The Tribal Business Cycle — Caveman Capital Theory and Satomoto’s wall.
Warning: This story might be offensive to Keynesian readers
An ancient tribe of hunter gatherers, known as the Keynesati, maintained a ledger system which they inscribed on a nearby cliff face. When a tribal member hunted a bison, deer or other game, or collected berries or caught fish, it would be shared between all tribe members. The provider would then mark his/her bounty next to his/her name on the cliff face. All tribe members could eat from the stock of hunted and gathered food. Next it would be someone else’s turn to provide food so that it evens out over time and every tribe members does their part.
By using this cliff wall ledger system, the tribe managed to keep everything fair and ensure that everyone did their part. The tribe was also able to keep track of what food were still in reserve.
Because of the success of this system, the tribe grew larger over time.
This system worked exceptionally well, until one fateful day. Some members of the tribe figured out a way to cheat this system. Seemingly simple in hindsight, this was considered revolutionary genius at the time: At night, when everyone was sleeping, these tribe members wrote on the ledger wall next to their names, without providing the actual goods.
These tribe members, called the “Bankari”, were able to live off of the other tribe members, for free.
But soon, problems arose. The entire tribe was under the impression that there are more supplies in store than there actually was. With the impression of abundance, they ate more than they would have had they known reality. Often feasting until late into the night and enjoying a boom of consumption.
One day when the tribal elders went into the cave where the supplies were stored, they realized it was completely empty. Flabbergasted about this, they went about finding out what went wrong, for according to the ledger on the cave wall, there were still ample supplies left.
The Elders soon discovered that the Bankari were writing on the wall without contributing anything, and confronted them. But the Bankari convinced the Elders to join their flagitious plot, for both Elder and Bankari could benefit from this at the expense of the other tribe members, as long as the other tribe members didn't find out about this.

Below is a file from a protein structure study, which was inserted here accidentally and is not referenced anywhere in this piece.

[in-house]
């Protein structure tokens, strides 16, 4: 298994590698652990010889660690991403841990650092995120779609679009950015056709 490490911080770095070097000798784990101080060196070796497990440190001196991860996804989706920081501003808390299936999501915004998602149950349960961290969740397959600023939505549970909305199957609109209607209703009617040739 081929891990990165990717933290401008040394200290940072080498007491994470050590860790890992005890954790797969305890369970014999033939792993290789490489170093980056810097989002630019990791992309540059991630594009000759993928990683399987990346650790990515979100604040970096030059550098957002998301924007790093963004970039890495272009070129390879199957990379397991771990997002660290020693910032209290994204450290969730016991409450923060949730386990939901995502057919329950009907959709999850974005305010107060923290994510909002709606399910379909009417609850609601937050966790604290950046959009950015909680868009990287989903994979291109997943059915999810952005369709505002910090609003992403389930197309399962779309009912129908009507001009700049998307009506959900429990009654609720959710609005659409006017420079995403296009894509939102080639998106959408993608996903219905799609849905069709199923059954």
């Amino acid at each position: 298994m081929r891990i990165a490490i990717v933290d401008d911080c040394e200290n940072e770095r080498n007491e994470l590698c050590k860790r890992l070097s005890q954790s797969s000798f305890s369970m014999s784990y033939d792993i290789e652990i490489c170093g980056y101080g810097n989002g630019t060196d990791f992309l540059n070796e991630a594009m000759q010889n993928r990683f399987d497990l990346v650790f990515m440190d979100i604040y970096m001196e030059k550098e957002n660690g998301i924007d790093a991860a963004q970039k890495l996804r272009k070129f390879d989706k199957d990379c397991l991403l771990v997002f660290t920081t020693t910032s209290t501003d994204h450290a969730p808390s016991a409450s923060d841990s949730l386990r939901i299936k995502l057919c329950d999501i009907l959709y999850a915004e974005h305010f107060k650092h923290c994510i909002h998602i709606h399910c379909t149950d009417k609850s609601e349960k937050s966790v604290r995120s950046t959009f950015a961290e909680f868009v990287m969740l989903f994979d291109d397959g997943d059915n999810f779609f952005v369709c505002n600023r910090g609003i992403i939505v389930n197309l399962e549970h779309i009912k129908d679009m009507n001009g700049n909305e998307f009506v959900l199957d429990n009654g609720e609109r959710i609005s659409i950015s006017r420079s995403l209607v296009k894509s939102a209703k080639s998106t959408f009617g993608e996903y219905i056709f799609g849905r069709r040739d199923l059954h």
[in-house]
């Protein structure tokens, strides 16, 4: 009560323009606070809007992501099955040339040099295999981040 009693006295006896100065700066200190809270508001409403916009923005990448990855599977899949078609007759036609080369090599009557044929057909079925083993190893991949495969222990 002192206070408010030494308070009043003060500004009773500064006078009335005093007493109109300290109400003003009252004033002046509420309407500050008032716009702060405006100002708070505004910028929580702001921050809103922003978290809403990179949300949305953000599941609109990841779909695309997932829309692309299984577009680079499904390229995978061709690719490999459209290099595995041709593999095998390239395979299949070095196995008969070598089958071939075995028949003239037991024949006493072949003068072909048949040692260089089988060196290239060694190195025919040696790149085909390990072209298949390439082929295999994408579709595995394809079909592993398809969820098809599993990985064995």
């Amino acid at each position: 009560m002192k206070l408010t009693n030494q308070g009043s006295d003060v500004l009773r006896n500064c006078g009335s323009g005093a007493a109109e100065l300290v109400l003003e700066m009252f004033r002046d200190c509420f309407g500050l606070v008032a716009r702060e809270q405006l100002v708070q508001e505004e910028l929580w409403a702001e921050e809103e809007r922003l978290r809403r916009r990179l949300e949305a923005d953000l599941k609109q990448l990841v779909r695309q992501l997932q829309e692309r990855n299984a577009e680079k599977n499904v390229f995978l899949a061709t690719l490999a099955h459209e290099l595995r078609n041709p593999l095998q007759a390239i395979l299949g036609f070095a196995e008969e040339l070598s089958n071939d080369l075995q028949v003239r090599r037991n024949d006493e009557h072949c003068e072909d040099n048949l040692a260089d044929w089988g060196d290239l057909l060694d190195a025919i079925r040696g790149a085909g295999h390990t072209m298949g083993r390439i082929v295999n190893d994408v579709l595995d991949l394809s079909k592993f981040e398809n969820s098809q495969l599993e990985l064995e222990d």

The Elders decided to tell the other tribe members to work harder, hunt, gather and fish more, for it is their “tribal duty” to provide for the rest of the tribe. After all, who would care for the poor and build the roads if the normal tribe members did not consume less than they provided.
Every time a tribe member pointed out this thievery by the Bankari and the Elders, he/she was ridiculed as a conspiracy theorist or a “crank”. Furthermore, the Elders were in charge of who can and who can not write on the cave wall.
Over time, the Elders and the Bankari became exceptionally wealthy, for as the goods provided by the tribe members came in, they simply took and used as much as they wanted, writing it next to their own names on the wall. The other tribe members worked tirelessly, but could not seem to get ahead. It seemed that some kind of revolution would soon be at hand as the hardworking tribe members became dissatisfied by the situation.
One day, a young tribe member called Satomoto decided to announce publicly that he found a better system for keeping record of tribal affairs. Seemingly simplistic in hindsight, his solution was to start from scratch on a new wall, but with added rules. Anyone can write on the wall as long as they can prove that they delivered the goods they claimed to have provided, also, you may only write on the wall when witnessed by the entire tribe, out in the open.
Satomoto and his early followers were ridiculed by the Elders and the Bankari, for they immediately realized that Satomoto’s system would put an end to their racket. It was said that the new wall could never work as a ledger system because it has no Elders to control it.
But soon all the tribe members that chose to write on Satomoto’s wall, became wealthier than the tribe members who still wrote on the Elder’s wall. Not because they were better or more hardworking, but simply because a large percentage of the fruits of their labour wasn't stolen by the Elders and the Bankari.
Slowly but steadily, more and more tribe members started using Satomoto’s wall, until eventually there were only the empty and fake writings of the Elders and the Bankari left on the Elder wall.
Satomoto managed to peacefully circumvent the Elder wall, thereby ensuring peace and prosperity for all tribe members.